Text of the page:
ATLANTA, Ga- The consequences of getting caught drinking under age may be going down. Georgia Senate Bill 160 is being voted on tomorrow by Senate committee members.
Minors who are caught under the influence may not be spending a night in jail anymore. The penalty would decrease from arrest to citation of minors in possession of alcohol.
Two weeks ago, UGA student government representatives visited the Capitol to present the idea of a law that would stop minors in possession of alcohol from being arrested. SGA representative Grant Thomas and other members had this as one of many agenda items that they hope will be written into law:
“We feel that students shouldn’t be arrested for underage possession of alcohol,” Thomas said. “That is affirmed by our survey which says that 92% of students support moving to a citation model for underage possession of alcohol.”
Less than a week later that idea was turned to bill and is currently being pushed through the Senate by Senator and bill author Michael Williams. After multiple revisions, Senator Williams is hopeful that this bill will pass.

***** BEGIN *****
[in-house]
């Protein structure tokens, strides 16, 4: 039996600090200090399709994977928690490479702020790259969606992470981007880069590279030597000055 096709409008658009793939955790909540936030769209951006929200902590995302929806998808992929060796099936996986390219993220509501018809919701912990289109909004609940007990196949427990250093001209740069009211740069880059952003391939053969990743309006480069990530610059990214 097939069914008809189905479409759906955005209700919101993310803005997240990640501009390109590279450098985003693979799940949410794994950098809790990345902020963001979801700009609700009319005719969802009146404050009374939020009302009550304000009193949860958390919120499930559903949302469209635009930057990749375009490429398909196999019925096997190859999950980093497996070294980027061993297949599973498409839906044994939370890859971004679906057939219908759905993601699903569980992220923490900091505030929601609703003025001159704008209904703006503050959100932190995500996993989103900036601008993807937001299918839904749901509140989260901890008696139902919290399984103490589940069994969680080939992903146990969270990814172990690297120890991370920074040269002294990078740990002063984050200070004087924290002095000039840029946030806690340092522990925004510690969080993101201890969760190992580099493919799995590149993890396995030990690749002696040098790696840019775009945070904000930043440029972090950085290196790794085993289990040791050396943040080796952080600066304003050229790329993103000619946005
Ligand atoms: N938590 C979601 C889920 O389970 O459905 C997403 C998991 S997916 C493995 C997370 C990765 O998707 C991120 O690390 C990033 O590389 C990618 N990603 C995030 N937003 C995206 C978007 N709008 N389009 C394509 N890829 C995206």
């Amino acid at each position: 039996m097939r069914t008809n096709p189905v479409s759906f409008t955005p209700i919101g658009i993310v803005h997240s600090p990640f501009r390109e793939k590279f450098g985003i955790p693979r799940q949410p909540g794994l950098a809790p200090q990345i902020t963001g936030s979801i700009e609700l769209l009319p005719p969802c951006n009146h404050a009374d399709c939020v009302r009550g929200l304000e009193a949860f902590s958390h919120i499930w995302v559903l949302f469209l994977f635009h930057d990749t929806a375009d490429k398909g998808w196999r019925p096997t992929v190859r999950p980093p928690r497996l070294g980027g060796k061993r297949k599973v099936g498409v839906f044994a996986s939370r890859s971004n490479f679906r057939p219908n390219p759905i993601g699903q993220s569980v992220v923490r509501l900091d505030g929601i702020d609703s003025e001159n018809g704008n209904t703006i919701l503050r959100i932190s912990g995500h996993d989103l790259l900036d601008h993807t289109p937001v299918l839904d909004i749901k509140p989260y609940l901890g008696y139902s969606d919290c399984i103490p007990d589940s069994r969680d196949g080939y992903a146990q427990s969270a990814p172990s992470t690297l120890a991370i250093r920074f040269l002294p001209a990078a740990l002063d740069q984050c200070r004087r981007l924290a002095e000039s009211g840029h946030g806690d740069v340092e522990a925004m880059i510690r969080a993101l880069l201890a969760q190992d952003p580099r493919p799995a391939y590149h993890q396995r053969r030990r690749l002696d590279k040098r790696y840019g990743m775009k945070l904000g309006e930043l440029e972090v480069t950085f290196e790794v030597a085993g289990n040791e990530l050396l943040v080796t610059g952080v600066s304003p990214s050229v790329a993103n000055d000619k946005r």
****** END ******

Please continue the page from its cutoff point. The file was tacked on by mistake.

“The purpose of this is to delineate between somebody who was just drinking within the law, outside of being underage, and someone who is abusing alcohol,” Senator Williams said.
The bill was revised just last night and the latest version of the bill will be debated in the Senate Public Safety committee tomorrow.
While senator Williams believes the bill would be an excellent law for the state, Chief of Police for the University of Georgia, Jimmy Williamson, has dealt with too many overly intoxicated kids to be in support.
“Say a person is passed out. Do you want me to just stick a citation in their pocket and walk off? They’re still at risk!” Williamson said.
Chief Williamson believes that if the bill is passed then police will start charging people under 21 for multiple charges like public drunkenness and disorderly conduct, instead of simply arresting them for the MIP.
The bill has to pass committee tomorrow before it can advance to the Senate floor. If it passes through the Senate, it will head to the Georgia House before starting the whole process over again.
Tune in to Grady Newsource for the latest information on the bill.